Earth Matters on Stage Ecology and Environment in American Theater
Earth Matters on Stage: Ecology and Environment in American Theater tells the story of how American theater has shaped popular understandings of the environment throughout the twentieth century as it argues for theater’s potential power in the age of climate change. Using cultural and environmental history, seven chapters interrogate key moments in American theater and American environmentalism over the course of the twentieth century in the United States. It focuses, in particular, on how drama has represented environmental injustice and how inequality has become part of the American environmental landscape.
As the first book-length ecocritical study of American theater, Earth Matters examines both familiar dramas and lesser-known grassroots plays in an effort to show that theater can be a powerful force for social change from frontier drama of the late nineteenth century to the eco-theater movement. This book argues that theater has always and already been part of the history of environmental ideas and action in the United States.
Earth Matters also maps the rise of an ecocritical thought and eco-theater practice – what the author calls ecodramaturgy – showing how theater has informed environmental perceptions and policies. Through key plays and productions, it identifies strategies for artists who want their work to contribute to cultural transformation in the face of climate change.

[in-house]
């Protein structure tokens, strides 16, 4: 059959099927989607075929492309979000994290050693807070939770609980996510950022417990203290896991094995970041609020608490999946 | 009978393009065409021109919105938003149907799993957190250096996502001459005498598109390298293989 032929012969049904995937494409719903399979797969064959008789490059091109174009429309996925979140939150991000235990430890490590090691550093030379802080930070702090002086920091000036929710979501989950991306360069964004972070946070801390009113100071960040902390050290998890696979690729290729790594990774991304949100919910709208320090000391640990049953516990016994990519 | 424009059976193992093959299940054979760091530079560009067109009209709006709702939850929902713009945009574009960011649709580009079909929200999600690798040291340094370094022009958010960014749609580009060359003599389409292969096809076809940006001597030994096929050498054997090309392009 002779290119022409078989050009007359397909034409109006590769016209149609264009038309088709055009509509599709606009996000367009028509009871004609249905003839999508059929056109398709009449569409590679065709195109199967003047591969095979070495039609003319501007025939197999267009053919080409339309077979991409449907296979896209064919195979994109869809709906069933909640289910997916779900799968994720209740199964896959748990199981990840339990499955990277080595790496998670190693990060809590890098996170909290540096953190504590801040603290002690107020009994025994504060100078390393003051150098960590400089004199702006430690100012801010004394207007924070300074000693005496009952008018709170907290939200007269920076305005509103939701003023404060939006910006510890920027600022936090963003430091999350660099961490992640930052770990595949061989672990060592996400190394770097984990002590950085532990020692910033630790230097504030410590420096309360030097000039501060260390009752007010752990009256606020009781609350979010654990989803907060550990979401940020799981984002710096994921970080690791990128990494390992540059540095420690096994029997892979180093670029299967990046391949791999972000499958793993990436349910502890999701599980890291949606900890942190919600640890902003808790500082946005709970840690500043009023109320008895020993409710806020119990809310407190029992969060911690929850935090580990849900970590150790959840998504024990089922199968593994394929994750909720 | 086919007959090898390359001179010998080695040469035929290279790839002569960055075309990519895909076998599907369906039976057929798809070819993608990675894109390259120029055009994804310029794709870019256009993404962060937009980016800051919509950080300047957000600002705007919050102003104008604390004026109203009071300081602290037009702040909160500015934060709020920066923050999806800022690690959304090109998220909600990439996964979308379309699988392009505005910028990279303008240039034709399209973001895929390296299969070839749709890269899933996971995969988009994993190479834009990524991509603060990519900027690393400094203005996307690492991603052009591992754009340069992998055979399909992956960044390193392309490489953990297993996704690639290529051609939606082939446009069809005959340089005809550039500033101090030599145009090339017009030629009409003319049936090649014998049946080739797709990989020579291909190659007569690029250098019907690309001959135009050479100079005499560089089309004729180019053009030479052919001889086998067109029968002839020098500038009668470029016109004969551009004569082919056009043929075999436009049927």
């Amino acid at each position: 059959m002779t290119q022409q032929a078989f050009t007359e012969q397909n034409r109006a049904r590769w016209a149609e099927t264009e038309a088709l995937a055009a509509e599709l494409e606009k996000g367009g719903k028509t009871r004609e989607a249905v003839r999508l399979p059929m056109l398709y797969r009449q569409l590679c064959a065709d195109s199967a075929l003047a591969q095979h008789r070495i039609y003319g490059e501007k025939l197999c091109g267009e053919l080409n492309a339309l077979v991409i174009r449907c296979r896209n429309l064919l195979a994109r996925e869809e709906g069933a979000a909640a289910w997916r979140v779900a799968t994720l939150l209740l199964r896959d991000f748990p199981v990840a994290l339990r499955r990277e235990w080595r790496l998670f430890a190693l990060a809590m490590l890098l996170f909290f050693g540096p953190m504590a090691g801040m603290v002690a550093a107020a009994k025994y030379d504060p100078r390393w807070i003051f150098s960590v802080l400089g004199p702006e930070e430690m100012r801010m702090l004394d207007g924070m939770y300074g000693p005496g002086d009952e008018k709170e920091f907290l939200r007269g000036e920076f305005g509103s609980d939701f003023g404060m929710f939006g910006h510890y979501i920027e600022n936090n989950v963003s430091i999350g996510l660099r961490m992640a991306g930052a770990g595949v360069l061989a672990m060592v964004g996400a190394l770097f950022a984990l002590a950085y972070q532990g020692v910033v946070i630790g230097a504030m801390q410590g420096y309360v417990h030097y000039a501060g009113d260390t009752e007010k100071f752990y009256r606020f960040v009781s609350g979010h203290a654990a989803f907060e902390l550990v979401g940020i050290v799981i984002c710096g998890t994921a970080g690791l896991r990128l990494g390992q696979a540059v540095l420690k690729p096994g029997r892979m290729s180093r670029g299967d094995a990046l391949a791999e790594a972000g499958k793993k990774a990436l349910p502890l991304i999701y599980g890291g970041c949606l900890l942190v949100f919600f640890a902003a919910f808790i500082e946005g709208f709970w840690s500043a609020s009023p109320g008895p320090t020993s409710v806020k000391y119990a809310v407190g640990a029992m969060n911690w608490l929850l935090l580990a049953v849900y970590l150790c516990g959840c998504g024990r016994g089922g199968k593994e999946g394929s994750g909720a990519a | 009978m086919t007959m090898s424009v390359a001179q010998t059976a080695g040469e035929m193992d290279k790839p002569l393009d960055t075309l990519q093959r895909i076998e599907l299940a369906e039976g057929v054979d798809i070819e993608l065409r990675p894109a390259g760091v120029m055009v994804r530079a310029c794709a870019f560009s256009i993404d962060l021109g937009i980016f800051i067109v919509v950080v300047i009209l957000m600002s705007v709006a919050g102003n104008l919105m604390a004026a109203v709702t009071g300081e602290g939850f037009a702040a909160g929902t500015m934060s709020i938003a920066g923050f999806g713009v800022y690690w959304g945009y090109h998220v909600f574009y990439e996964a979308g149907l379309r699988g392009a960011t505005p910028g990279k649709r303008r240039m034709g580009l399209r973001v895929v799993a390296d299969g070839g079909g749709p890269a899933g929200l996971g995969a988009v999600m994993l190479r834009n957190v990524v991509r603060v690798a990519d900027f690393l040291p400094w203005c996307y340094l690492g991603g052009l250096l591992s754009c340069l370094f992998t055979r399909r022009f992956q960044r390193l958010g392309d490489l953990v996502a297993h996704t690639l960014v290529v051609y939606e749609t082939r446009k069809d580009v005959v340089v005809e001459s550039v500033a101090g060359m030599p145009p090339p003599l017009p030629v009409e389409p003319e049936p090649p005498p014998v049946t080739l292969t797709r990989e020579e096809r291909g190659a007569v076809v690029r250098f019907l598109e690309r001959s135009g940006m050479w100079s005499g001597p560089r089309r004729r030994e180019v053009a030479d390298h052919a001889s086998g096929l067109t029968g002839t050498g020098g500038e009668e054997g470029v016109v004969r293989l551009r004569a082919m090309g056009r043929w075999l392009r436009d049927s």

Preface From Ecotheatre to Ecodramaturgy
Introduction Where Has Theater been while the World’s been Falling Apart?
Chapter 1 Stories that Kill ~
The Frontier as Ecological Ethos in Augustin Daly’s Horizon
and William F.Cody’s Wild West: The Drama of Civilization
Chapter 2 Sabine Wilderness ~
David Belasco’s The Girl of the Golden West
and William Vaughn Moody’s The Great Divide
Chapter 3 Dynamos, Dust and Discontent ~
Eugene O’Neal’s Dynamo, and the Federal Theatre Project’s Living
Chapter 4 We Know We Belong to the Land ~
Rogers and Hammerstein’s Oklahoma! and Arthur Miller’s Death of a Salesman
Chapter 5 (Re)Claiming Home ~
Lorraine Hansberry’s Raisin in the Sun; Luis Valdez’ Bernabé;
Sam Shepard’s Buried Child
Chapter 6 Stories in the Land / Legacies in the Body ~
Robert Schenkkan’s The Kentucky Cycle; Cherríe Moraga’s Heroes and Saints;
Anne Galjour’s Alligator Tales
Chapter 7 Kinship, Community and Climate Change ~
Marie Clements’ Burning Vision and Chantal Bilodeau’s Sila
Epilogue Theater as a Site of Civic Generosity
'Every passionate page of this book and each of its illuminating readings of the ecotheatrical American canon that it unearths, critiques, and celebrates, are deeply rooted in Theresa May’s fierce loyalty to – and decades-long leadership of – the American eco-theater movement. Her firm grasp of the vital connection between story-telling and policy making, alongside her inspiring conviction that the theatrical imagination is an ecological force, makes her exposition of "eco-dramaturgy" as practically valuable as it is theoretically rigorous. Equally importantly, the book’s historical range makes it a rare contribution to the urgent task of reckoning with the culturally embedded, deep-structural causes of the climate crisis. It is hard to imagine a more timely or a more ground-healing work in our field today.'
Una Chaudhuri, New York University